Max Verstappen is arguably the most in-form driver in F1 today. His rise to the top has been meteoric, to say the least, and being his teammate is among the hardest jobs in F1 currently. Verstappen won both the 2021 and 2022 world championships and at the young age of 25, has already surpassed the career of legends like Fernando Alonso.

In 2021, when Sergio Perez joined Red Bull as Verstappen’s teammate, the gap between the two was immediately visible. While Verstappen went on to challenge for a win in every single race, Perez struggled to get into the podium places very frequently.

However, there were times when the Mexican driver got the better of Verstappen over the course of a race weekend, but other factors prevented him from charging up the field. The most recent example of this was the 2022 Sao Paolo GP, where Verstappen’s refusal to let Sergio Perez pass led to widespread controversy.

Max Verstappen and Sergio Perez’s Sao Paolo controversy
Verstappen qualified in P2 for the Sao Paolo GP in a race that he entered with the world championship already secured. His teammate Perez qualified in ninth but was in the mix for P2 in the drivers’ championship.

The Mexican driver had the chance of finishing ahead of Verstappen and was much faster than him towards the latter stages. The latter dropped down to sixth position after a safety car mishap with Perez right behind him. Perez was desperate to get past Verstappen because he still had a chance to catch up to Ferrari’s Charles Leclerc in the championship standings.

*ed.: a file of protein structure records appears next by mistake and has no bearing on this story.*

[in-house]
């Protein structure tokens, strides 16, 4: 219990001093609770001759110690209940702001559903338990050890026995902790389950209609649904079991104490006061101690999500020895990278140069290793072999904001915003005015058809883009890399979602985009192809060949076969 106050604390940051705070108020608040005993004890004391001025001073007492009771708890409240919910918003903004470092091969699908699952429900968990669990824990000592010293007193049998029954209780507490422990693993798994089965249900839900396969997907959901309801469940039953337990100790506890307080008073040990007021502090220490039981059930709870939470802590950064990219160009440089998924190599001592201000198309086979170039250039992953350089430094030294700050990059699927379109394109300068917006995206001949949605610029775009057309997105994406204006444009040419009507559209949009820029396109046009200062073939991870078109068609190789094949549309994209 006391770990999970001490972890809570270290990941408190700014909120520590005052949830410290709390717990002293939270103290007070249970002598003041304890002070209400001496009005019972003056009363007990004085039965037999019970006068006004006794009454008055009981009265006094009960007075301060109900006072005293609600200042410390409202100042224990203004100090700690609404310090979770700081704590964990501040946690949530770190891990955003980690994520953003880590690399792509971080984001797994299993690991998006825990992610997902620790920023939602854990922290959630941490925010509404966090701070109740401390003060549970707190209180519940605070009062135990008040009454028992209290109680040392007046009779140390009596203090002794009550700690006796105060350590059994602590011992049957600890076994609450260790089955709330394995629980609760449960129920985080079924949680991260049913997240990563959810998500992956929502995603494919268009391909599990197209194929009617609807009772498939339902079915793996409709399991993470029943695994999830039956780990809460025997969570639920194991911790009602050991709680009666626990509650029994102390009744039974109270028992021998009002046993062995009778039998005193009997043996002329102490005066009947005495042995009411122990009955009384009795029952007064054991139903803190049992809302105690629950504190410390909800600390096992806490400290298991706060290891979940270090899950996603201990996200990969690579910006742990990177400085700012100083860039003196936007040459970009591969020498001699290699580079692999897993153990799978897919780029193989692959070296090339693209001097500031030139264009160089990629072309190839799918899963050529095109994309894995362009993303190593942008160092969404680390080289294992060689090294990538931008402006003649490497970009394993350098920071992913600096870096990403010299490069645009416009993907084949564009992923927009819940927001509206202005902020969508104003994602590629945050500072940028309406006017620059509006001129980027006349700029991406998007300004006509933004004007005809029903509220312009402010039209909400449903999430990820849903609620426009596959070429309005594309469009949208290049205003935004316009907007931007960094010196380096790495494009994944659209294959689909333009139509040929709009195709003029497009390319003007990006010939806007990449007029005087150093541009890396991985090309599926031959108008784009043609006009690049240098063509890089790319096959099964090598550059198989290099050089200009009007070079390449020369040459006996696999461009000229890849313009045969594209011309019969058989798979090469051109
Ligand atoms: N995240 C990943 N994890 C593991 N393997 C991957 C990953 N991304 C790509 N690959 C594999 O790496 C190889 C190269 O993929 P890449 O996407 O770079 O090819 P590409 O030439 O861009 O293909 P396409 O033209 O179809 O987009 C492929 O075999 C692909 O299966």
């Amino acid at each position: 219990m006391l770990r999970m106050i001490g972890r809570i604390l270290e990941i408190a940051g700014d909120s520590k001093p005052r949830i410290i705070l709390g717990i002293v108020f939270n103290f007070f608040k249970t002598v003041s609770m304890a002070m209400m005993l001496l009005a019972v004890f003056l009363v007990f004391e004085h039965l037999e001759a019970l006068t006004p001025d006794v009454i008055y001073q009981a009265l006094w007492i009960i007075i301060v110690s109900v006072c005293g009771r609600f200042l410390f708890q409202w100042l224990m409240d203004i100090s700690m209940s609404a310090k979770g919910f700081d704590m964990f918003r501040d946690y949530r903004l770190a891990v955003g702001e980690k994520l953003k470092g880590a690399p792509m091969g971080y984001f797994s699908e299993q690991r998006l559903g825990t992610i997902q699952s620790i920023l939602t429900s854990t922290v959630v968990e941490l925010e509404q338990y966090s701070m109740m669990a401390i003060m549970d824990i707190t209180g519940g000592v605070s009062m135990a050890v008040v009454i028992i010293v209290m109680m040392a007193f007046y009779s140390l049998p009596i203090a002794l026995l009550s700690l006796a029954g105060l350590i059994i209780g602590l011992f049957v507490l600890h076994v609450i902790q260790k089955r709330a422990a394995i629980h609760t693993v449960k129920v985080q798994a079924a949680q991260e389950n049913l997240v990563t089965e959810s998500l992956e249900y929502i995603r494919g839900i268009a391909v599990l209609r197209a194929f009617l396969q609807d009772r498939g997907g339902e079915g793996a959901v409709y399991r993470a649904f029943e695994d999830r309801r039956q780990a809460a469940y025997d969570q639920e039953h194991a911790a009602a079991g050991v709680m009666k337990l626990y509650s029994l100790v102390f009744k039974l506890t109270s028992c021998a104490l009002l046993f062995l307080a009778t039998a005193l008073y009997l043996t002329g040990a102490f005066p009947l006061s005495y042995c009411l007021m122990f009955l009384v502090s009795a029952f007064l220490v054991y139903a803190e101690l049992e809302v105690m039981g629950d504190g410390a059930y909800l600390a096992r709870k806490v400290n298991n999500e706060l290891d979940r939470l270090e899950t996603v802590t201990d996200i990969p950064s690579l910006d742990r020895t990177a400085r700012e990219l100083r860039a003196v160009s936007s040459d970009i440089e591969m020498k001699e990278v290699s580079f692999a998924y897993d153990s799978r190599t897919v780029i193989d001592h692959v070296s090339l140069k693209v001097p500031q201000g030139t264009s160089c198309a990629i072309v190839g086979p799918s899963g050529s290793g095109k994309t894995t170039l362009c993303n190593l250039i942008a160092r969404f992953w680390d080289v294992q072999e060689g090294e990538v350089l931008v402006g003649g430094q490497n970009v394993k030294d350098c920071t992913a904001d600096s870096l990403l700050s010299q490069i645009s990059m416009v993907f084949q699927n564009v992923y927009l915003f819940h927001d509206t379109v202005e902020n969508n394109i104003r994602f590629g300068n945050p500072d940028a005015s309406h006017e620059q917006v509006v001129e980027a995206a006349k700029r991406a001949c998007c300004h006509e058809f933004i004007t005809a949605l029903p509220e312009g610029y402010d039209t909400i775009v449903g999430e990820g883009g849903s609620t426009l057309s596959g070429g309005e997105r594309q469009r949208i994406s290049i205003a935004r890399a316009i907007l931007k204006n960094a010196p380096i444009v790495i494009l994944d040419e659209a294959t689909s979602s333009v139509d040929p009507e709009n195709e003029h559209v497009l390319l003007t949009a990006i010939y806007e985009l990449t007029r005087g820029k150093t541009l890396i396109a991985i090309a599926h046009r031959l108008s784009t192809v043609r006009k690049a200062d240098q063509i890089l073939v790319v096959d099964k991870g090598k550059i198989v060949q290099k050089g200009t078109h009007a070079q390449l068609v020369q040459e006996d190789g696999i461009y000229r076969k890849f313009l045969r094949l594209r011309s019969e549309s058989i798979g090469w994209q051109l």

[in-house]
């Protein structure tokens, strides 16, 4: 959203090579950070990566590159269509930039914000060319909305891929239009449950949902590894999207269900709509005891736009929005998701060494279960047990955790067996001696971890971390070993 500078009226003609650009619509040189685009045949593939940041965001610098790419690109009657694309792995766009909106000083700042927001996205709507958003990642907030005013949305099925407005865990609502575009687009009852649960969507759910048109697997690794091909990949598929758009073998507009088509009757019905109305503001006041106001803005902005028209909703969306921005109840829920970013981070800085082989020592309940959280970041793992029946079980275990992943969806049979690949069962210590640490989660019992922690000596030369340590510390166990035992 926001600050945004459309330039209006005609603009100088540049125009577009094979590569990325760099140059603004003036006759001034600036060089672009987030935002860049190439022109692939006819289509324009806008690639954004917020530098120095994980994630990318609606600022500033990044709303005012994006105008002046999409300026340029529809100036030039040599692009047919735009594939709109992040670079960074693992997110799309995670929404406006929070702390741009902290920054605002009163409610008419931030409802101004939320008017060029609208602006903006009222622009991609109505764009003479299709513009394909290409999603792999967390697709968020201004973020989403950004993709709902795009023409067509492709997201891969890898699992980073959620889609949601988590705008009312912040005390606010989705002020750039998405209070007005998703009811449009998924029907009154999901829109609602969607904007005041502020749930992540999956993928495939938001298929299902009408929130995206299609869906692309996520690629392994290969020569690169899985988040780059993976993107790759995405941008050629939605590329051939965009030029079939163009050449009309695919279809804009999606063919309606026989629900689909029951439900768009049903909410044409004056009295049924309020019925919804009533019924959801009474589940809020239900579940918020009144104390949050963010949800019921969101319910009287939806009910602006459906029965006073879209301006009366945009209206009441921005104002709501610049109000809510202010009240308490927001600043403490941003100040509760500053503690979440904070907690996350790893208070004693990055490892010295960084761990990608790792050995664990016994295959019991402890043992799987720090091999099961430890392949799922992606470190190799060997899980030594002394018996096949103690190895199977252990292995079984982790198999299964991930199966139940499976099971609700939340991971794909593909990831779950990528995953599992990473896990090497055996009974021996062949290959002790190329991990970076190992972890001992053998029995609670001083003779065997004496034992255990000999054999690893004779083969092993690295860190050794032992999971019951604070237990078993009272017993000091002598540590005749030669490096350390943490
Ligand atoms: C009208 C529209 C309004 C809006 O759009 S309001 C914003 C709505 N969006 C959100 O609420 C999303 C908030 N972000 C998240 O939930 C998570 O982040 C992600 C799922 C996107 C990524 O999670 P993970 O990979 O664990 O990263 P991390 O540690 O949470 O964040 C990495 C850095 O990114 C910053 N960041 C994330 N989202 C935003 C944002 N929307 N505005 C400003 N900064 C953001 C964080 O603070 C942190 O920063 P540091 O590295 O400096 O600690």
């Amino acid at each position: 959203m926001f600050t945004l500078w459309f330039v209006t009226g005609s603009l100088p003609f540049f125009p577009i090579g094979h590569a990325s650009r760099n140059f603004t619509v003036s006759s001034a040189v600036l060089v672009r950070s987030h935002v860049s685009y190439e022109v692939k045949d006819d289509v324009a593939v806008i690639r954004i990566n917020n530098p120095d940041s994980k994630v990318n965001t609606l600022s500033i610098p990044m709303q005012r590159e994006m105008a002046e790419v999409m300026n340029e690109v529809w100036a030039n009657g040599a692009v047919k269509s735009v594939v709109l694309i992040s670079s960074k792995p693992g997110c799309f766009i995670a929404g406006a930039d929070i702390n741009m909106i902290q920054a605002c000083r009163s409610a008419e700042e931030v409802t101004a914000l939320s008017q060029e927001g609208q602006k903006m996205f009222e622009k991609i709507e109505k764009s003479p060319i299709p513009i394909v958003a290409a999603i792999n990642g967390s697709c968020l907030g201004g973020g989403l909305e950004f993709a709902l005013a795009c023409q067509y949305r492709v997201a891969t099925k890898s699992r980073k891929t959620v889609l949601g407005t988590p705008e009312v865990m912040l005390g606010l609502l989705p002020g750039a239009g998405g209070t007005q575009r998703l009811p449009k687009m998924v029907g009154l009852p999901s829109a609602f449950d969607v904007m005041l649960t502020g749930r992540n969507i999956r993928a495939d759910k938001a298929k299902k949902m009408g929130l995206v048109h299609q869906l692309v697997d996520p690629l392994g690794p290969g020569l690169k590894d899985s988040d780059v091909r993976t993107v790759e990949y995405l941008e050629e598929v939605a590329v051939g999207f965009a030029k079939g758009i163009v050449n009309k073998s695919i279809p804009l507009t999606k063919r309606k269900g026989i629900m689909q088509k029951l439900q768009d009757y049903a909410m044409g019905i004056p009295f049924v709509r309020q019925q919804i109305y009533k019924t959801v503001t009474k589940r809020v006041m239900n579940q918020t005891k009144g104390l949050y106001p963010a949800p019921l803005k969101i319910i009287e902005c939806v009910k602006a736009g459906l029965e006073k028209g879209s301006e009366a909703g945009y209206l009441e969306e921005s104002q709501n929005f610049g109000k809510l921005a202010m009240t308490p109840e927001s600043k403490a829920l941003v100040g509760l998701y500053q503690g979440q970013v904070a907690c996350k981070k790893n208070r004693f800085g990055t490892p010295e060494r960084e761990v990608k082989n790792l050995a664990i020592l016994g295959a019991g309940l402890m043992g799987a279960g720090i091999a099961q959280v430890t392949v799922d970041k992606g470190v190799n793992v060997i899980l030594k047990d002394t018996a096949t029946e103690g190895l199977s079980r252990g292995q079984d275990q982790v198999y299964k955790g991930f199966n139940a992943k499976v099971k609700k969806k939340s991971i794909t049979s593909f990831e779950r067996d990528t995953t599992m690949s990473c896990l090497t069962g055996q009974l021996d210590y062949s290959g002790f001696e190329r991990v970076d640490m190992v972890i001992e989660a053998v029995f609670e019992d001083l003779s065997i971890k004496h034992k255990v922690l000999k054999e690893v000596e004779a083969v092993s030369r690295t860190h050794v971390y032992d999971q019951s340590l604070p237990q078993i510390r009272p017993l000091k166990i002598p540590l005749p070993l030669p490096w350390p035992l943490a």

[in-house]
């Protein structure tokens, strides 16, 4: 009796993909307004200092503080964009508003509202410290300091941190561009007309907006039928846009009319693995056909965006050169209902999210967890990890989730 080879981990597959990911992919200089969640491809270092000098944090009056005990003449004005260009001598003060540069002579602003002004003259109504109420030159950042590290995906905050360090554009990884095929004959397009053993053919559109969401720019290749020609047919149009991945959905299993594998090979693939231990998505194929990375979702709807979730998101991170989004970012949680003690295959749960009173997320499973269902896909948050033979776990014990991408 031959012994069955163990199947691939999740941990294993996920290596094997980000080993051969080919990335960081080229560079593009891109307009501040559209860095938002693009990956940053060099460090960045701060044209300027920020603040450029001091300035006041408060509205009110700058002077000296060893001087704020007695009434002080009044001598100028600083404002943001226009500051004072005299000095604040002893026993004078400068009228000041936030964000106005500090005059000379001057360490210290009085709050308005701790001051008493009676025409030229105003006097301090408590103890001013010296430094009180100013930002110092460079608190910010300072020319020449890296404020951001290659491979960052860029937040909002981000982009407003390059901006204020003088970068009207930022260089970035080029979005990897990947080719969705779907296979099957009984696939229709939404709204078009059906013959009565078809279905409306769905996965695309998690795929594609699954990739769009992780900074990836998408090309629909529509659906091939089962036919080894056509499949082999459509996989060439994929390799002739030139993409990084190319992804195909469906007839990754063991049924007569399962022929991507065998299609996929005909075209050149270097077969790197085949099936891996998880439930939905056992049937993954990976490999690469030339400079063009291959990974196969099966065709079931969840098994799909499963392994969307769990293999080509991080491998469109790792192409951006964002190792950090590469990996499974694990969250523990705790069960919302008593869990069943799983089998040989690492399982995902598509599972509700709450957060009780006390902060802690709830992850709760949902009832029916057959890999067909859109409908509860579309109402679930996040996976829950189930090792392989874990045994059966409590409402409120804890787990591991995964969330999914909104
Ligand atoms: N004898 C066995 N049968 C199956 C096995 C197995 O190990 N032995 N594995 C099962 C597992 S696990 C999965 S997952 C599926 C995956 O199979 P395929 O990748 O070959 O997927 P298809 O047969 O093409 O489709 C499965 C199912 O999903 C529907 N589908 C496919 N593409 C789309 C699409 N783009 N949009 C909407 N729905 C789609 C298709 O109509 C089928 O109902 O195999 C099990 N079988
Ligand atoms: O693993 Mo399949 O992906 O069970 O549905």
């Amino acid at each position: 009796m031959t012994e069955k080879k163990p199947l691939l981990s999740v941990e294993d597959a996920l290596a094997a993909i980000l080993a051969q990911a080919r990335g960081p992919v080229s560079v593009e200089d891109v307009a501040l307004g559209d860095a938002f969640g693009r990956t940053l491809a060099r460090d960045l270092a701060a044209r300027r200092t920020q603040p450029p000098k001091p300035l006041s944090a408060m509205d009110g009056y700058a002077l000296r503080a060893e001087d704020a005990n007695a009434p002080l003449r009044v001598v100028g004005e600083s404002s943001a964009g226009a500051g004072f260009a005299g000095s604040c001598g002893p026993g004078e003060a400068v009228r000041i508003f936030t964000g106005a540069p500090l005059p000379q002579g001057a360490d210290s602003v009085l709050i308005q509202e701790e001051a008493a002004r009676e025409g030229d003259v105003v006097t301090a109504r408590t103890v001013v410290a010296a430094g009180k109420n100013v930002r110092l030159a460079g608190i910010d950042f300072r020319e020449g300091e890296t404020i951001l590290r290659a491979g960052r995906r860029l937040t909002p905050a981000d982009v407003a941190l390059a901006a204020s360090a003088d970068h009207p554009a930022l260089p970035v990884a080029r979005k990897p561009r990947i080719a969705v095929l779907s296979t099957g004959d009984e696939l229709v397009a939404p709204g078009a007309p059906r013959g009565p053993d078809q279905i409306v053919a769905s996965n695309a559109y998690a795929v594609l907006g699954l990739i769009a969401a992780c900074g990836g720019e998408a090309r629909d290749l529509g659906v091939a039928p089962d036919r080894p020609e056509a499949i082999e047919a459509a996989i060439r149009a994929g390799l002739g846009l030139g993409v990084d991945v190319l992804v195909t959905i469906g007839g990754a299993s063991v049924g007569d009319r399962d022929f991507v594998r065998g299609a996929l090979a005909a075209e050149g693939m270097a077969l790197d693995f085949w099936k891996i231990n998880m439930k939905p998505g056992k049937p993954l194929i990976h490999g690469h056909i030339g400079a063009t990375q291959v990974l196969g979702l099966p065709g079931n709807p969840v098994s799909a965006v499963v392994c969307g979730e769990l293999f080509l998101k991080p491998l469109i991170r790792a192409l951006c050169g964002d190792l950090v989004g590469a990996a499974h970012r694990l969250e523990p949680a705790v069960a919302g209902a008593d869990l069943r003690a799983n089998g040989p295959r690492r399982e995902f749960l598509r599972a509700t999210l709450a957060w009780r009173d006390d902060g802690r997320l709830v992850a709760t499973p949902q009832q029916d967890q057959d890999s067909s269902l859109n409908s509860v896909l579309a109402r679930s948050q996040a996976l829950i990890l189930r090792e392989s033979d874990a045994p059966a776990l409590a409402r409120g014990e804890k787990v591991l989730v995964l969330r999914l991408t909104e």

Despite Red Bull issuing direct team orders and Perez calling him out on the radio, Verstappen straight up refused to let his teammate by. This was met with massive backlash aimed towards Verstappen with the majority of the F1 community calling him ‘petty’ and labeling his actions as completely unnecessary.

Reason why Verstappen didn’t let Perez pass
According to Alberto Tello de Meneses, who is a specialist in public image and communication strategy, Verstappen’s reason behind not letting Perez pass was purely ideological. His own motivation and principals prevent him from letting his teammate get the better of him.

His self-centered approach to races strives him to do better on the track and makes him the driver he is. However, it comes off as negative to people around him, because they want him to help his teammate too.

Verstappen’s ideological approach is based around the fact that if he allows Perez to pass once, his team knows that he might do it again. That is why he lets them know that he won’t let anyone get better of him under any circumstances.


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